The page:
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Overtime Calculations Done Right Under Federal Law: Do’s and Don’ts for FLSA Compliance

Overtime Calculations Done Right Under Federal Law: Do’s and Don’ts for FLSA Compliance

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Overtime Calculations Done Right Under Federal Law: Do’s and Don’ts for FLSA Compliance

Live Webinar: Tuesday, September 17, 2019

1:30 p.m. to 3:00 p.m. Eastern / 10:30 a.m. to 12:00 p.m. Pacific


WEBINAR SNAPSHOT: Learn how to determine what needs to be included as regular pay, and correctly calculate overtime pay under current federal guidelines.


 

It seems fairly simple—nonexempt employees who work over 40 hours a week are entitled to overtime pay, or one-and-a-half the amount of their regular rate of pay. Not a difficult calculation, right?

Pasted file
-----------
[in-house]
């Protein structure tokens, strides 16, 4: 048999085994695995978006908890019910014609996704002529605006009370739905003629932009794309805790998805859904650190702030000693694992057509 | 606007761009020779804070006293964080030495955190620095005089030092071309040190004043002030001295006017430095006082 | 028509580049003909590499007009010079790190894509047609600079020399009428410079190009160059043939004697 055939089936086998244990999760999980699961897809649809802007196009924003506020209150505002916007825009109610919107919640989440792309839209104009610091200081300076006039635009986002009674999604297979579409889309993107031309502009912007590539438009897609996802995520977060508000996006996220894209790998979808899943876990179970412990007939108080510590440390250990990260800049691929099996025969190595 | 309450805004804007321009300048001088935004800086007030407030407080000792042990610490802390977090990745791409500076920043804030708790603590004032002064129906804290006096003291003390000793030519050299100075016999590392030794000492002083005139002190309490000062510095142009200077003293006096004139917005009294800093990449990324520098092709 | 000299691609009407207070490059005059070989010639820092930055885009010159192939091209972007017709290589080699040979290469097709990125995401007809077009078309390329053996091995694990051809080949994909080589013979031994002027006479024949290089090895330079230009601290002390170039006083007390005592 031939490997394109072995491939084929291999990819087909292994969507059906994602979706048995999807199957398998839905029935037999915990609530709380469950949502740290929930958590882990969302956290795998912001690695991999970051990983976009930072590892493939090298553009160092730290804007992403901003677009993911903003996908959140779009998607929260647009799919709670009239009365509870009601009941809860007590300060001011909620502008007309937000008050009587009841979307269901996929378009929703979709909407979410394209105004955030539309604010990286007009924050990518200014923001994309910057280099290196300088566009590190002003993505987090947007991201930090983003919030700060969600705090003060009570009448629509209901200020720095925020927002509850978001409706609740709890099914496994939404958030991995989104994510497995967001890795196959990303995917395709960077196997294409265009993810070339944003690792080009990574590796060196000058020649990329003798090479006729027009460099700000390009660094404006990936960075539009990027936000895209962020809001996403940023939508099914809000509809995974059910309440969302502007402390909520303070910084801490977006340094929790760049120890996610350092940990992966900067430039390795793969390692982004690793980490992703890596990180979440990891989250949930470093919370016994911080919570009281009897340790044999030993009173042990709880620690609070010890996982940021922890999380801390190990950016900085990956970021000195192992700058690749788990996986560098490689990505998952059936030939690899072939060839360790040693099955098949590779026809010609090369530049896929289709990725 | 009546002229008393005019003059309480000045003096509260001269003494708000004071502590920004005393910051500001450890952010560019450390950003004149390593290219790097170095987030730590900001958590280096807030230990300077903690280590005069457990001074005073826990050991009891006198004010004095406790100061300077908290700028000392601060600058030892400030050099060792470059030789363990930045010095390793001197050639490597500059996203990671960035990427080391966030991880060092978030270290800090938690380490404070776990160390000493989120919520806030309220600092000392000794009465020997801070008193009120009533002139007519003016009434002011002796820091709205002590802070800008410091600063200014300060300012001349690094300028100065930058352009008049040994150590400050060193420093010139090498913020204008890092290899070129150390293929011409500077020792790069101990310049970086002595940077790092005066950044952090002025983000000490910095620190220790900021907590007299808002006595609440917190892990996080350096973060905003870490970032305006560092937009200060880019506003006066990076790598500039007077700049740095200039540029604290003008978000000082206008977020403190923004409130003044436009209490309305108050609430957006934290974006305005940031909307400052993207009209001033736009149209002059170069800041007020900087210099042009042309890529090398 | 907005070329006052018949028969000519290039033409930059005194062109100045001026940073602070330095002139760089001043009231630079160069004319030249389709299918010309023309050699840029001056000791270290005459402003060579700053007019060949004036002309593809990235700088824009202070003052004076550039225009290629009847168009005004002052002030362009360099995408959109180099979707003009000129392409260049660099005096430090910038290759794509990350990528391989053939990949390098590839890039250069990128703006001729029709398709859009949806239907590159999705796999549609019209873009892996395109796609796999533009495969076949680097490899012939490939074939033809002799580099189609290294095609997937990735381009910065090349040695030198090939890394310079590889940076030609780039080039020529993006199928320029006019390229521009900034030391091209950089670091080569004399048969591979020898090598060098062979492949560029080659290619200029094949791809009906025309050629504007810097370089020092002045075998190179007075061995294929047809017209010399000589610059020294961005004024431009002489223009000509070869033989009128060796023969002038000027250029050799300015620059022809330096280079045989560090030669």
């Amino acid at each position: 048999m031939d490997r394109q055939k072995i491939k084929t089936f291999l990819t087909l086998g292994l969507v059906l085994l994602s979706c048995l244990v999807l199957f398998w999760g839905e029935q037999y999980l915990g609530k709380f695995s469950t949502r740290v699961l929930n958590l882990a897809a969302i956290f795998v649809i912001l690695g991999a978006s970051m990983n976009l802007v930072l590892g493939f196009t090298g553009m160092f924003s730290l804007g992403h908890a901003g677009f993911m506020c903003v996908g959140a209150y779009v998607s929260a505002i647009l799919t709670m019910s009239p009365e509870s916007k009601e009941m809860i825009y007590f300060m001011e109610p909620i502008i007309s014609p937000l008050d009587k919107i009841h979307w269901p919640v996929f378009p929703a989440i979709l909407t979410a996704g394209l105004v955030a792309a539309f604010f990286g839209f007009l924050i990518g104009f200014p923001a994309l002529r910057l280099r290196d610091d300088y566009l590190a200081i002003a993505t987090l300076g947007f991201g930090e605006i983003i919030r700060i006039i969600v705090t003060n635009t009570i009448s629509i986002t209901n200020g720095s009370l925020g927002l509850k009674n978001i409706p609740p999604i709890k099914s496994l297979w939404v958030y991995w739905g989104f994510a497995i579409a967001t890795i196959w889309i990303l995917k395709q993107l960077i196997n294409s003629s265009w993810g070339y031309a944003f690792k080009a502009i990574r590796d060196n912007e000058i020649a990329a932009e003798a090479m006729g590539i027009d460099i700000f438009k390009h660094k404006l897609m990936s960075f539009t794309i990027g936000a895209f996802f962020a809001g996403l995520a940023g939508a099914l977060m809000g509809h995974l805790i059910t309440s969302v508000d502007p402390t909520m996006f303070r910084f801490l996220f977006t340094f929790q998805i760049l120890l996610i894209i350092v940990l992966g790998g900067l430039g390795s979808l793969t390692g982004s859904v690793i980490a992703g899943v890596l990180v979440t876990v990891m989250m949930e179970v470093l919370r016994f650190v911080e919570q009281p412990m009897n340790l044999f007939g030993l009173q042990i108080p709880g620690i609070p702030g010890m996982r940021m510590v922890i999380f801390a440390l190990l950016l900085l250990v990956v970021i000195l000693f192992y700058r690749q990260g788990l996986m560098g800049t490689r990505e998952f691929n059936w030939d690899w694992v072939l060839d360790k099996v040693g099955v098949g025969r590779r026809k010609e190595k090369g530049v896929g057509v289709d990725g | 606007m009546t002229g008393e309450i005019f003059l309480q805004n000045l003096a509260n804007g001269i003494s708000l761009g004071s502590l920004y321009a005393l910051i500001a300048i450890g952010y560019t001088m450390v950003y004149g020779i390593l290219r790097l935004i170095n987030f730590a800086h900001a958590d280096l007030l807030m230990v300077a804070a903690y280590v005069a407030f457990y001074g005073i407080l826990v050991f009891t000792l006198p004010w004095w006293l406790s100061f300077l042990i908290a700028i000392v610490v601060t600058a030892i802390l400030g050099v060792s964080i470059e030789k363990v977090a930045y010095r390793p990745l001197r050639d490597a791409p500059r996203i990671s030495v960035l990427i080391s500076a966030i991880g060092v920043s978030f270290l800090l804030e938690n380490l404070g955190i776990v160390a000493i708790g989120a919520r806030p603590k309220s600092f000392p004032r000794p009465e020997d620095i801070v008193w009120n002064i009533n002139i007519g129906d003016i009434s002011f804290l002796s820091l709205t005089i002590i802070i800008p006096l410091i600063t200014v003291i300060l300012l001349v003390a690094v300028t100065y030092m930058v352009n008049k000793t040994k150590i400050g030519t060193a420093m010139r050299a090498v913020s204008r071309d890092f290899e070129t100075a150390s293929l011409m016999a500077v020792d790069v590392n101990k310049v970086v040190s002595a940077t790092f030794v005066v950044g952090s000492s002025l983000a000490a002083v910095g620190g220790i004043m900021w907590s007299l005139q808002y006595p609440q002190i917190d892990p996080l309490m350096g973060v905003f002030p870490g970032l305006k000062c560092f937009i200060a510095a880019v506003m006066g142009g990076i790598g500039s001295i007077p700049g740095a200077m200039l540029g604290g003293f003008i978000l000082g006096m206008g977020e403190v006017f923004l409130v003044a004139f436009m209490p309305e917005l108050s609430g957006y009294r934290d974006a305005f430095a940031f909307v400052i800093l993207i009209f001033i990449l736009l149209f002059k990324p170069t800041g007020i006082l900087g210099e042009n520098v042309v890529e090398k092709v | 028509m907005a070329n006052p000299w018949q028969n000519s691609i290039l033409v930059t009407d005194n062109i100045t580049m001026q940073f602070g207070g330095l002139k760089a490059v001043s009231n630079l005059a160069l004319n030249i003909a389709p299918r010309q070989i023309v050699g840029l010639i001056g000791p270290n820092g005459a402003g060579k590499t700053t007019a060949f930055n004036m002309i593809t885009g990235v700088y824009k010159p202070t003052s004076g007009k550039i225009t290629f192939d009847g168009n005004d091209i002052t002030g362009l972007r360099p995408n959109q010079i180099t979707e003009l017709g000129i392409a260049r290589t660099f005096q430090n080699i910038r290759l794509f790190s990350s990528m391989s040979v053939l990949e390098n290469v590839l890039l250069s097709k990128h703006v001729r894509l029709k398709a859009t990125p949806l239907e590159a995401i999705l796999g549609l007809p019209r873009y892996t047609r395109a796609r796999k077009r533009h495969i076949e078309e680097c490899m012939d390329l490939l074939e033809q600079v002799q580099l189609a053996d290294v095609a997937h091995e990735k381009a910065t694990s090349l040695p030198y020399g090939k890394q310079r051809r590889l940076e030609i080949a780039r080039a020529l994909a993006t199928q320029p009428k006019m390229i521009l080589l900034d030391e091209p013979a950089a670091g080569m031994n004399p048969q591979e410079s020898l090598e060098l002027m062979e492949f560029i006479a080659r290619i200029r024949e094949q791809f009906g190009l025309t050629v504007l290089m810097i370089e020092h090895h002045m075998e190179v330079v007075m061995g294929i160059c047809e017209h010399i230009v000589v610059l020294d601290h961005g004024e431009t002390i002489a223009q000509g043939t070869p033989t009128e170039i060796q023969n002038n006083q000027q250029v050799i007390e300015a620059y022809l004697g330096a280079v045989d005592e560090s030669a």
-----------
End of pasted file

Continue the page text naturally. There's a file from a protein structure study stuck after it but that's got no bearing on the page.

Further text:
Well, if it were only that easy. Turns out, figuring the rate of pay can be tricky. Because it’s not always the case that an employee’s hourly pay equals their regular rate of pay. Figuring the regular rate of pay means including all the pay the employee received in a week, except for pay that is statutorily excluded. There’s the rub.

The Fair Labor Standards Act (FLSA) requires that nondiscretionary bonuses must be included in the employee’s regular rate of pay. So pay that is based on performance—intended to incentivize employees or encourage them to stay—must be included in the regular rate of pay. These types of bonuses can even include non-cash rewards, like movie tickets.

However, discretionary bonuses do not need to be included in the regular rate of pay. These are bonuses that are at the employer’s discretion, such as some end-of-year bonuses. These payments are not expected, and not a specific amount, so they do not need to be included in overtime calculations.

Find out more about how to calculate overtime correctly under current FLSA regulations and avoid any costly repercussions of miscalculations.